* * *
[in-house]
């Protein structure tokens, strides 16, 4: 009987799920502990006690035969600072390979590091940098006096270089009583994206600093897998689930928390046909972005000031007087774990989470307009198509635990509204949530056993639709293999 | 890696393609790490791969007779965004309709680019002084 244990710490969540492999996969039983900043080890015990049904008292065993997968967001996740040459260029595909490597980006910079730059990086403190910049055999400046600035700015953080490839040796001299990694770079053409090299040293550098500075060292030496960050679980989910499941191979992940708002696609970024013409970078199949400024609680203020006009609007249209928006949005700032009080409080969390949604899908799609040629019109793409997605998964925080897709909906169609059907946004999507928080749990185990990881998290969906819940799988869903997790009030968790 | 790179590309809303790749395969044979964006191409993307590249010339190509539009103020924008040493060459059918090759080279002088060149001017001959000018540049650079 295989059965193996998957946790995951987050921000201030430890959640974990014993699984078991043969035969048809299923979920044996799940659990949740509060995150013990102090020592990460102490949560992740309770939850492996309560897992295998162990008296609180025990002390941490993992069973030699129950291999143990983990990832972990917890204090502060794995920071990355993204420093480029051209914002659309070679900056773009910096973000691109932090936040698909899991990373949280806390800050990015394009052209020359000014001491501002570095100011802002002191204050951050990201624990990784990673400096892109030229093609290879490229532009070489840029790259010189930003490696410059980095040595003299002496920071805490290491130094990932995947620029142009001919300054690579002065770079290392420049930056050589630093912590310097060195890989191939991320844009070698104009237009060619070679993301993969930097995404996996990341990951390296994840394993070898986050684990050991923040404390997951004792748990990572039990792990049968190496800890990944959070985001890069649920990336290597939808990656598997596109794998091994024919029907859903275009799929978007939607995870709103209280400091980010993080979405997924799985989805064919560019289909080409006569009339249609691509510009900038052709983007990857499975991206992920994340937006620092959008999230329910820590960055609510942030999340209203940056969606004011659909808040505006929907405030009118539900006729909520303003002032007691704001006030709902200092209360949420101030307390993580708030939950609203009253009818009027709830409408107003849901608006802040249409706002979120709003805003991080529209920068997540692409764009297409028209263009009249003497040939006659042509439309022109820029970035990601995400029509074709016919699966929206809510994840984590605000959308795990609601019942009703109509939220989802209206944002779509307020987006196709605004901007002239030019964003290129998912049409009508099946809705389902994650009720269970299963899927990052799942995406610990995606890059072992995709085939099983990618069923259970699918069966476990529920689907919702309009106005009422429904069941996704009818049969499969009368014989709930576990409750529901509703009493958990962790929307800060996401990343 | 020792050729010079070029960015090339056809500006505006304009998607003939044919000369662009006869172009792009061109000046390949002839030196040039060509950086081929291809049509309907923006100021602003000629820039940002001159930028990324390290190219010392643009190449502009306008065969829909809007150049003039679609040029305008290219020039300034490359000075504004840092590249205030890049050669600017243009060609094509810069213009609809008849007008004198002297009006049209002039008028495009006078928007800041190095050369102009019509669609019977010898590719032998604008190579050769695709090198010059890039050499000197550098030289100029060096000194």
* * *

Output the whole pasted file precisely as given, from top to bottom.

[in-house]
């Protein structure tokens, strides 16, 4: 009987799920502990006690035969600072390979590091940098006096270089009583994206600093897998689930928390046909972005000031007087774990989470307009198509635990509204949530056993639709293999 | 890696393609790490791969007779965004309709680019002084 244990710490969540492999996969039983900043080890015990049904008292065993997968967001996740040459260029595909490597980006910079730059990086403190910049055999400046600035700015953080490839040796001299990694770079053409090299040293550098500075060292030496960050679980989910499941191979992940708002696609970024013409970078199949400024609680203020006009609007249209928006949005700032009080409080969390949604899908799609040629019109793409997605998964925080897709909906169609059907946004999507928080749990185990990881998290969906819940799988869903997790009030968790 | 790179590309809303790749395969044979964006191409993307590249010339190509539009103020924008040493060459059918090759080279002088060149001017001959000018540049650079 295989059965193996998957946790995951987050921000201030430890959640974990014993699984078991043969035969048809299923979920044996799940659990949740509060995150013990102090020592990460102490949560992740309770939850492996309560897992295998162990008296609180025990002390941490993992069973030699129950291999143990983990990832972990917890204090502060794995920071990355993204420093480029051209914002659309070679900056773009910096973000691109932090936040698909899991990373949280806390800050990015394009052209020359000014001491501002570095100011802002002191204050951050990201624990990784990673400096892109030229093609290879490229532009070489840029790259010189930003490696410059980095040595003299002496920071805490290491130094990932995947620029142009001919300054690579002065770079290392420049930056050589630093912590310097060195890989191939991320844009070698104009237009060619070679993301993969930097995404996996990341990951390296994840394993070898986050684990050991923040404390997951004792748990990572039990792990049968190496800890990944959070985001890069649920990336290597939808990656598997596109794998091994024919029907859903275009799929978007939607995870709103209280400091980010993080979405997924799985989805064919560019289909080409006569009339249609691509510009900038052709983007990857499975991206992920994340937006620092959008999230329910820590960055609510942030999340209203940056969606004011659909808040505006929907405030009118539900006729909520303003002032007691704001006030709902200092209360949420101030307390993580708030939950609203009253009818009027709830409408107003849901608006802040249409706002979120709003805003991080529209920068997540692409764009297409028209263009009249003497040939006659042509439309022109820029970035990601995400029509074709016919699966929206809510994840984590605000959308795990609601019942009703109509939220989802209206944002779509307020987006196709605004901007002239030019964003290129998912049409009508099946809705389902994650009720269970299963899927990052799942995406610990995606890059072992995709085939099983990618069923259970699918069966476990529920689907919702309009106005009422429904069941996704009818049969499969009368014989709930576990409750529901509703009493958990962790929307800060996401990343 | 020792050729010079070029960015090339056809500006505006304009998607003939044919000369662009006869172009792009061109000046390949002839030196040039060509950086081929291809049509309907923006100021602003000629820039940002001159930028990324390290190219010392643009190449502009306008065969829909809007150049003039679609040029305008290219020039300034490359000075504004840092590249205030890049050669600017243009060609094509810069213009609809008849007008004198002297009006049209002039008028495009006078928007800041190095050369102009019509669609019977010898590719032998604008190579050769695709090198010059890039050499000197550098030289100029060096000194």